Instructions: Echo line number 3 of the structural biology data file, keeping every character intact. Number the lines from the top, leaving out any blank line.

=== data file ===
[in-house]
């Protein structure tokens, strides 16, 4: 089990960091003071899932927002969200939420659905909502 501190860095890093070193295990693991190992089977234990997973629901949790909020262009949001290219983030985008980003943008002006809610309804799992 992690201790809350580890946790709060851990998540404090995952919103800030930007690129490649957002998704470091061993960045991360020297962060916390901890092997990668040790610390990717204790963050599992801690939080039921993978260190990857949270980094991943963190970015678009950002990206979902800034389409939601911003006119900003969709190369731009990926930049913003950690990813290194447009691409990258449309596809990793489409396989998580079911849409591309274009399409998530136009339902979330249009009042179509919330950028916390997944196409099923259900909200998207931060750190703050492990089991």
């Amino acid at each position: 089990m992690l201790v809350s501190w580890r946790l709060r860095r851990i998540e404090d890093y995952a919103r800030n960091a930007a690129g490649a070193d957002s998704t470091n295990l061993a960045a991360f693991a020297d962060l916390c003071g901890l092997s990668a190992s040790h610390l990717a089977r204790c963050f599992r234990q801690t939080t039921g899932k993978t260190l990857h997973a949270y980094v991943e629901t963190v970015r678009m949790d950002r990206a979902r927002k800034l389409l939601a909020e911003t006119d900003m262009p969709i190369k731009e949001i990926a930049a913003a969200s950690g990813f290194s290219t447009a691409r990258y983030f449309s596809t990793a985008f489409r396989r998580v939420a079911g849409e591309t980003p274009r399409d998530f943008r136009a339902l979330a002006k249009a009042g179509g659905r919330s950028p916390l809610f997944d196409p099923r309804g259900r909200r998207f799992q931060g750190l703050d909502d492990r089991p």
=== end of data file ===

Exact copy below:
């Amino acid at each position: 089990m992690l201790v809350s501190w580890r946790l709060r860095r851990i998540e404090d890093y995952a919103r800030n960091a930007a690129g490649a070193d957002s998704t470091n295990l061993a960045a991360f693991a020297d962060l916390c003071g901890l092997s990668a190992s040790h610390l990717a089977r204790c963050f599992r234990q801690t939080t039921g899932k993978t260190l990857h997973a949270y980094v991943e629901t963190v970015r678009m949790d950002r990206a979902r927002k800034l389409l939601a909020e911003t006119d900003m262009p969709i190369k731009e949001i990926a930049a913003a969200s950690g990813f290194s290219t447009a691409r990258y983030f449309s596809t990793a985008f489409r396989r998580v939420a079911g849409e591309t980003p274009r399409d998530f943008r136009a339902l979330a002006k249009a009042g179509g659905r919330s950028p916390l809610f997944d196409p099923r309804g259900r909200r998207f799992q931060g750190l703050d909502d492990r089991p």